Many people are familiar with mediation, while not as many are familiar with parenting coordination. Frequently, people ask: what is the difference between the two? Both processes serve important, but different, purposes.

During the mediation process, the mediator is neutral. The primary objective of the mediator is to help the parties negotiate to reach an agreement on whatever issue they are stuck on. They might focus on better communication some, but this is unlikely to be the main focus.

The parenting coordinator is also neutral. The parenting coordinator focuses more on implementation of any orders that are in place, rather than coming up with plans. Parenting coordinators can work with the parties to improve the underlying struggling communication process.

A few examples are helpful to illustrate the difference.

At mediation, the parties might hammer out a specific regular timesharing and holiday timesharing schedule, complete with specifics about exchange times and dates, and reduce it to writing. It is a good plan with plenty of detail.

But then, one parent seems to show up late for exchanges a few times, making the other parent wait around, or a parent needs to go out of town and the parties are struggling to agree on how to make up the time, and neither parent trusts the other enough to solve their problems out on their own. They just end up fighting and rehashing old arguments. They make no progress on the actual difficulties.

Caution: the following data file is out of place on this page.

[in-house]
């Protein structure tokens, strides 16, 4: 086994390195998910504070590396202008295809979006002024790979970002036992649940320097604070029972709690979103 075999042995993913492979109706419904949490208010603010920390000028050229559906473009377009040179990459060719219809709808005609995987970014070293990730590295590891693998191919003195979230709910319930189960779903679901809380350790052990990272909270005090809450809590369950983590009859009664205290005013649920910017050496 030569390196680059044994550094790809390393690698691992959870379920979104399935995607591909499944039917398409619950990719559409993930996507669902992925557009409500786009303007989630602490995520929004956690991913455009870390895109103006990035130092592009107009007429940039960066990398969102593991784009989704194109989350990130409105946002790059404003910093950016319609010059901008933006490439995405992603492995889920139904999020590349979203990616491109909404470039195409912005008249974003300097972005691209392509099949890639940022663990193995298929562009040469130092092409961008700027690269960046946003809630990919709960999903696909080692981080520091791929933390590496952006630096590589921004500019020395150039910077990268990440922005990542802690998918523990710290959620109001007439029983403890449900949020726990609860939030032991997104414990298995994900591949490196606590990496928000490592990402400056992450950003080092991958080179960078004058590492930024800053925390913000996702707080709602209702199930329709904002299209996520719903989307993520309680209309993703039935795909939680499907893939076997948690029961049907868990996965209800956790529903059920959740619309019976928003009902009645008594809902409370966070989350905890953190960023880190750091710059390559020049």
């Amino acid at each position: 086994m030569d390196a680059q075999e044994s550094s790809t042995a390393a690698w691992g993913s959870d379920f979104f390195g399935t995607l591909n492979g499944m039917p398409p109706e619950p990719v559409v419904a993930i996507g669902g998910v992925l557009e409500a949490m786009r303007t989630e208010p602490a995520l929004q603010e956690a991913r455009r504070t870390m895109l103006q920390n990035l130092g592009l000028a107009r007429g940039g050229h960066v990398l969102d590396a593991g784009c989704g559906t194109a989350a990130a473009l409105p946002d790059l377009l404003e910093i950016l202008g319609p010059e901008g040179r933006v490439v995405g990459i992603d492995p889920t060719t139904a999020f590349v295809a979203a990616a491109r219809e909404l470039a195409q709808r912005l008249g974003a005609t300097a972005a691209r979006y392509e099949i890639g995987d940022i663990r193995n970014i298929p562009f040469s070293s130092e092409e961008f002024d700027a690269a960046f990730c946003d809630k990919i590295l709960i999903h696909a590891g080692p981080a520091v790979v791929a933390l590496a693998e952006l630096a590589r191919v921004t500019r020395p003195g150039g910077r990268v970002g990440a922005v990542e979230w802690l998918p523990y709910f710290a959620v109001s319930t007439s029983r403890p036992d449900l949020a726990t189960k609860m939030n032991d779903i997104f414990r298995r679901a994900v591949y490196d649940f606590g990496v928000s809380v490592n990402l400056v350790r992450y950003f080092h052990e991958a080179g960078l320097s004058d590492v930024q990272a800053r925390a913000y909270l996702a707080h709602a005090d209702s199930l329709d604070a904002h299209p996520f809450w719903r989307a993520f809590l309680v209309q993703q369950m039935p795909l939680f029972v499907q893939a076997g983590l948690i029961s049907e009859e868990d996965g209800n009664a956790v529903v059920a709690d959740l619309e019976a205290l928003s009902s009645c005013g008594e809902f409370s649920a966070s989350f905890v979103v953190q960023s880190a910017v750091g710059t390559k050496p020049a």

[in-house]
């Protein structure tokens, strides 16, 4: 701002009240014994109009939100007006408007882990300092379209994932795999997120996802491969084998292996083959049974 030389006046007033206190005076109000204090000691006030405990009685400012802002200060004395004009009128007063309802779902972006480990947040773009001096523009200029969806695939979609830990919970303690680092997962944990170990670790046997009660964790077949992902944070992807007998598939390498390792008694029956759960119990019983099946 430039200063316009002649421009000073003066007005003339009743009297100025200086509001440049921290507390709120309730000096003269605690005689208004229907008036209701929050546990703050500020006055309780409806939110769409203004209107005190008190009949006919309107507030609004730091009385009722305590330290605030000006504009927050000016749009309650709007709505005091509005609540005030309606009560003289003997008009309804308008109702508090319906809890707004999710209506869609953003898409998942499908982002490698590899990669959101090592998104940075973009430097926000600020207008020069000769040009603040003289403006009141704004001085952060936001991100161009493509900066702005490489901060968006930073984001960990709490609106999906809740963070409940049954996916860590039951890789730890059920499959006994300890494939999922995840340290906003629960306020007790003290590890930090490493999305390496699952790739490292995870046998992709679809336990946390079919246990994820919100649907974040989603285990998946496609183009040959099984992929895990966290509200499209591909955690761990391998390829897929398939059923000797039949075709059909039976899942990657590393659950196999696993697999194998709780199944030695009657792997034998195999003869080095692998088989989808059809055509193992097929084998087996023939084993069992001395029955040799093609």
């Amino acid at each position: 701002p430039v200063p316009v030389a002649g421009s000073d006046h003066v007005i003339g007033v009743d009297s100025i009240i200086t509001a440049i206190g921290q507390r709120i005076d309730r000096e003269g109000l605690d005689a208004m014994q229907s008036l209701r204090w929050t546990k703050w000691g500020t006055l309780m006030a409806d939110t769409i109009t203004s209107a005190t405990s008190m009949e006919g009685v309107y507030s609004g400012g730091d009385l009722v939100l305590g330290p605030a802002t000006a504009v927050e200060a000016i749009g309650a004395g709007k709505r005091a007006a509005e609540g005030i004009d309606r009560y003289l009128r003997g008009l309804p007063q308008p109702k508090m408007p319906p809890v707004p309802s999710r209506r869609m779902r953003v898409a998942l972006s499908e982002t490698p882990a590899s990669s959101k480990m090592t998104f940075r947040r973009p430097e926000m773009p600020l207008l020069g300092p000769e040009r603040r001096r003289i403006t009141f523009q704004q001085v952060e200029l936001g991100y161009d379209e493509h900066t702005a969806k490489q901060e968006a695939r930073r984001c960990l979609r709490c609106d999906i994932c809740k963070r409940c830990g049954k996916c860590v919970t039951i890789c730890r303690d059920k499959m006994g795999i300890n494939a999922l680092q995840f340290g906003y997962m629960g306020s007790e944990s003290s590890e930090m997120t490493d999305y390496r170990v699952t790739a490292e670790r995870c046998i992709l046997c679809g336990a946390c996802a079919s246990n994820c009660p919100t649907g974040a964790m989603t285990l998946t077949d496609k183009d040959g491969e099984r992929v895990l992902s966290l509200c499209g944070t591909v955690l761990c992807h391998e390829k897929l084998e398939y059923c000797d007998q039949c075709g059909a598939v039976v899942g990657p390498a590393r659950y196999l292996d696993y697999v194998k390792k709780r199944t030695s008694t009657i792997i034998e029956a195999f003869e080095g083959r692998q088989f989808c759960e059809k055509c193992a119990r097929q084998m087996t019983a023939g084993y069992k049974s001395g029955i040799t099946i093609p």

The parenting coordinator can step in to help the parents implement some concrete steps to decide how they will handle the situation when a parent is late, can help the parents come up with a concrete plan for how to make up time, and, perhaps most importantly, can help the parties develop better communication skills. The parents learn how to stop engaging in the same tired arguments. Sometimes, it will become clear that the parties need to go back and work with the mediator to come up with a better plan and then continue to implement it in the best way. The goal is that eventually the parents learn how to solve problems like these on their own, without needing outside assistance.